Chloe


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Chloe

(klō`ē), in the New Testament, Corinthian woman in whose house there were Christians.

Chloë

beautiful shepherdess beloved by Daphnis. [Rom. Lit.: “Daphne and Chloë” in Brewer Handbook, 204]

Chloë

“fearful virgin” learns love’s delights on wedding night. [Gk. Lit.: Daphnis and Chloe, Magill I, 184]

Chloë

beloved maiden, goddess of new, green crops. [Gk. Myth.: Parrinder, 62]

Chloë

Arcadian goddess, patronness of new, green crops. [Gk. Myth.: Parrinder, 62]
References in classic literature ?
But, Aunt Chloe, I'm getting mighty hungry," said George.
Mose done, Mas'r George," said Aunt Chloe, lifting the lid and peeping in,--"browning beautiful--a real lovely brown.
And with this final expression of contempt for Sally's greenness, Aunt Chloe whipped the cover off the bake-kettle, and disclosed to view a neatly-baked pound-cake, of which no city confectioner need to have been ashamed.
They wanted me to come to supper in the house," said George; "but I knew what was what too well for that, Aunt Chloe.
So you did--so you did, honey," said Aunt Chloe, heaping the smoking batter-cakes on his plate; "you know'd your old aunty'd keep the best for you.
said Aunt Chloe, with earnestness, catching his arm, "you wouldn't be for cuttin' it wid dat ar great heavy knife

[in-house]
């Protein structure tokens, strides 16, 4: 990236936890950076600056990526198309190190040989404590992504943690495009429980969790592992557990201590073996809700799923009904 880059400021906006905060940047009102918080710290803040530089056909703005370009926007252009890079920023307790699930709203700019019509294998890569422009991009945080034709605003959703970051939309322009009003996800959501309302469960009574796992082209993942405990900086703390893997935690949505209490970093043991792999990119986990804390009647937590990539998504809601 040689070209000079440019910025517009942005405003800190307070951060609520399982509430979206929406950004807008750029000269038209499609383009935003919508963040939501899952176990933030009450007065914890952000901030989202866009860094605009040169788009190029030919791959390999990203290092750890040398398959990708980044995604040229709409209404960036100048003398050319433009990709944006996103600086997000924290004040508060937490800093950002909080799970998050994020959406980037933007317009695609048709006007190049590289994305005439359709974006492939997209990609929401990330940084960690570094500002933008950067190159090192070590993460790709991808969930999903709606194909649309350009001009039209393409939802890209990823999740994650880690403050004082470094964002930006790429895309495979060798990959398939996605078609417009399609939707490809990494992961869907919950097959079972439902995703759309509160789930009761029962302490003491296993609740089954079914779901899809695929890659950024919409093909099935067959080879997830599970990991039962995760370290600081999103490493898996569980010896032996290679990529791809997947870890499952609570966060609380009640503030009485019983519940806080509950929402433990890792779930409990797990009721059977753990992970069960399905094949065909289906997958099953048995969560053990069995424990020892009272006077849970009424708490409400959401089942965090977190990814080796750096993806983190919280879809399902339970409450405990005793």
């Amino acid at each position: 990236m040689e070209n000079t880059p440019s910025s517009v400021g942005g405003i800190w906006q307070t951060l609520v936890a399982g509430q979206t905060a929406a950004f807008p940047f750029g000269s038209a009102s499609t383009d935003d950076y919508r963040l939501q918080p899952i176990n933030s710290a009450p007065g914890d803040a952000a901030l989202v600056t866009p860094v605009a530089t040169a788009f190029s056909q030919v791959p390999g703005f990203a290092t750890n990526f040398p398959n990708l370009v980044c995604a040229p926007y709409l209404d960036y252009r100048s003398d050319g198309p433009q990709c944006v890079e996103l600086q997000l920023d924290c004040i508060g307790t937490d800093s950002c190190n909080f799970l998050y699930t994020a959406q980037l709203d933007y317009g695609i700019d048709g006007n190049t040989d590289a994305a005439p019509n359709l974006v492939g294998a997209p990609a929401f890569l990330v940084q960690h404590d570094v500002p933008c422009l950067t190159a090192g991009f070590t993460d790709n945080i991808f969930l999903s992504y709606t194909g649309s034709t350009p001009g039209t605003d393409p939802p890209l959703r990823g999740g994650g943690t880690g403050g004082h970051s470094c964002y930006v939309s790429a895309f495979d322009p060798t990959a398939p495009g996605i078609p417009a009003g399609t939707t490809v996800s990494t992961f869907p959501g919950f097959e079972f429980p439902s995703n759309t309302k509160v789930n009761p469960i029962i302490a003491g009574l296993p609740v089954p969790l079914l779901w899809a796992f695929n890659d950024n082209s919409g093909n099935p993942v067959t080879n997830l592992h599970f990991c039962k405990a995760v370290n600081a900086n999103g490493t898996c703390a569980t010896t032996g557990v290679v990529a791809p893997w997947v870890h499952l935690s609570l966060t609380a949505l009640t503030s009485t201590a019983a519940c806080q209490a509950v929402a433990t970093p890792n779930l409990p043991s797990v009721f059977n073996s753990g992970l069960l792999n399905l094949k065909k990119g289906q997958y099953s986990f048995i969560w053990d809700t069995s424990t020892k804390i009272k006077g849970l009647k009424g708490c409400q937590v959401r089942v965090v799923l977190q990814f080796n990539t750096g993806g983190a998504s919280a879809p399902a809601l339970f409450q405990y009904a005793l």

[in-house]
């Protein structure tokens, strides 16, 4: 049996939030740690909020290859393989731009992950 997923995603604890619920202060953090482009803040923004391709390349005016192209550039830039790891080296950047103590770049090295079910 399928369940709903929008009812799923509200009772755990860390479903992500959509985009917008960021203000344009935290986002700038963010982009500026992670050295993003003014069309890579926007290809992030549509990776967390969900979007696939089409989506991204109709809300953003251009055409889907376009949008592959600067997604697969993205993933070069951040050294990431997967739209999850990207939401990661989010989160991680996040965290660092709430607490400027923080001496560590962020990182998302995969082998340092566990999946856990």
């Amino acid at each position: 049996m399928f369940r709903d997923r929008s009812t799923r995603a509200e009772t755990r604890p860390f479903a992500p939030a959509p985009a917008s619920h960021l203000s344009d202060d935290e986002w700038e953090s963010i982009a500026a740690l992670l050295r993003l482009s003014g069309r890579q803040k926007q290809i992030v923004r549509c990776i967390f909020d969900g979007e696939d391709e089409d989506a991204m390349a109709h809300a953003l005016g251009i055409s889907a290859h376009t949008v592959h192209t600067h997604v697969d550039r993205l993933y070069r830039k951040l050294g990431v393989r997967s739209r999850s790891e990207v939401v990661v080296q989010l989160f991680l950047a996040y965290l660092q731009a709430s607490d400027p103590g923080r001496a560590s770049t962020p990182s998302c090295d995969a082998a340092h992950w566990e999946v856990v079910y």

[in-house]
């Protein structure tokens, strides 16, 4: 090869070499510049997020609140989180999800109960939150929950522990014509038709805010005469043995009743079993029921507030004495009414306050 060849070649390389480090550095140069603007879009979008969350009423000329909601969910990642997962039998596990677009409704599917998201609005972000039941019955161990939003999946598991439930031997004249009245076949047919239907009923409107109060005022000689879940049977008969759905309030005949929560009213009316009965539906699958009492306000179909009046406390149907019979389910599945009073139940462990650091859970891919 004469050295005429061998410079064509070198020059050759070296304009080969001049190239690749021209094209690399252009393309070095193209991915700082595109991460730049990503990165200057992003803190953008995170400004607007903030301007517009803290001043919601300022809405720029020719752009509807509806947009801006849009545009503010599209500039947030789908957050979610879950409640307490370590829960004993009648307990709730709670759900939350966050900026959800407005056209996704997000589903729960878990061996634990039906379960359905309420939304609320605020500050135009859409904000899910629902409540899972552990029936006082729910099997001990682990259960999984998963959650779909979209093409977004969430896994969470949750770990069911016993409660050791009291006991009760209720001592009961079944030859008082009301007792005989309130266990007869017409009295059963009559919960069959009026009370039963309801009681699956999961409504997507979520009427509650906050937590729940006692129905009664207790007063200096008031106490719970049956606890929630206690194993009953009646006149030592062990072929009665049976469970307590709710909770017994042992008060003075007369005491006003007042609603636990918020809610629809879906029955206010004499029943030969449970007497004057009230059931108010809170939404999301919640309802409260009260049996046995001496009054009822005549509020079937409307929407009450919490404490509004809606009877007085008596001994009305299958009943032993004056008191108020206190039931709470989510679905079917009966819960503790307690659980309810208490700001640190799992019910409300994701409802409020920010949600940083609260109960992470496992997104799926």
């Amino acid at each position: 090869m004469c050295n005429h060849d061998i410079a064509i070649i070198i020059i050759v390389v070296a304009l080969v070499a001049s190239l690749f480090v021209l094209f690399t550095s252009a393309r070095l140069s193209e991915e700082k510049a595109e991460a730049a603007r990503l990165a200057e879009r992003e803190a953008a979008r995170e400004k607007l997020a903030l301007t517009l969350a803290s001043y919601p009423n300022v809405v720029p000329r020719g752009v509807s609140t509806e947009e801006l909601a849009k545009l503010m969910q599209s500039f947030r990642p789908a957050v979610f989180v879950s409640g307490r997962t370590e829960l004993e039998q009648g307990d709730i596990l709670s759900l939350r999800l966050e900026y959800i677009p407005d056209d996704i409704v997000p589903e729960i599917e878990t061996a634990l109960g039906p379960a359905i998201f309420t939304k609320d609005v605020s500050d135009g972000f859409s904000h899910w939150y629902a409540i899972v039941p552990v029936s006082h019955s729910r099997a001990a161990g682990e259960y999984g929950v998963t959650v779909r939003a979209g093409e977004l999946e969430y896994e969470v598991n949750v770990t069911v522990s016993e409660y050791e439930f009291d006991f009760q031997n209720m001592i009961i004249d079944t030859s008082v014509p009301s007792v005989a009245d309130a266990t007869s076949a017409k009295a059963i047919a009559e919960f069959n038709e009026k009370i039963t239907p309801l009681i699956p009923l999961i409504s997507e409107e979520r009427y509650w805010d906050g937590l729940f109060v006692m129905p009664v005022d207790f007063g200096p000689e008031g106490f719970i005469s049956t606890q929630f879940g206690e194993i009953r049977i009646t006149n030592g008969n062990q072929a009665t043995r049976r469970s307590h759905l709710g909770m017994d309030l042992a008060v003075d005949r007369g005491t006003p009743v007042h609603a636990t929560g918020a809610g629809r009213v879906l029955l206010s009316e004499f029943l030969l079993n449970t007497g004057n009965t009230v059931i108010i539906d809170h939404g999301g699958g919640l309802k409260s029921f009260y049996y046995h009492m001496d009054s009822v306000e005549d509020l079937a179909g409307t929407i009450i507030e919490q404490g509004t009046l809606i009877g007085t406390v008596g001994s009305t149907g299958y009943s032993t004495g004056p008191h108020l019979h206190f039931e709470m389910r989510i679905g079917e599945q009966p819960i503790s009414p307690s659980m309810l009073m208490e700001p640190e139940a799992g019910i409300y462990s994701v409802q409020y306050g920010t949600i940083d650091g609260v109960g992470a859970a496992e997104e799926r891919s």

said Aunt Chloe, contemptuously; "I mean, set along side our folks.
and Aunt Chloe tossed her head as one who hoped she did know something of the world.
Here Aunt Chloe sighed, and rolled up her eyes with emotion.
I'm sure, Aunt Chloe, I understand I my pie and pudding privileges," said George.
Aunt Chloe sat back in her chair, and indulged in a hearty guffaw of laughter, at this witticism of young Mas'r's, laughing till the tears rolled down her black, shining cheeks, and varying the exercise with playfully slapping and poking Mas'r Georgey, and telling him to go way, and that he was a case--that he was fit to kill her, and that he sartin would kill her, one of these days; and, between each of these sanguinary predictions, going off into a laugh, each longer and stronger than the other, till George really began to think that he was a very dangerously witty fellow, and that it became him to be careful how he talked "as funny as he could.
Pity, now, Tom couldn't," said Aunt Chloe, on whose benevolent heart the idea of Tom's benighted condition seemed to make a strong impression.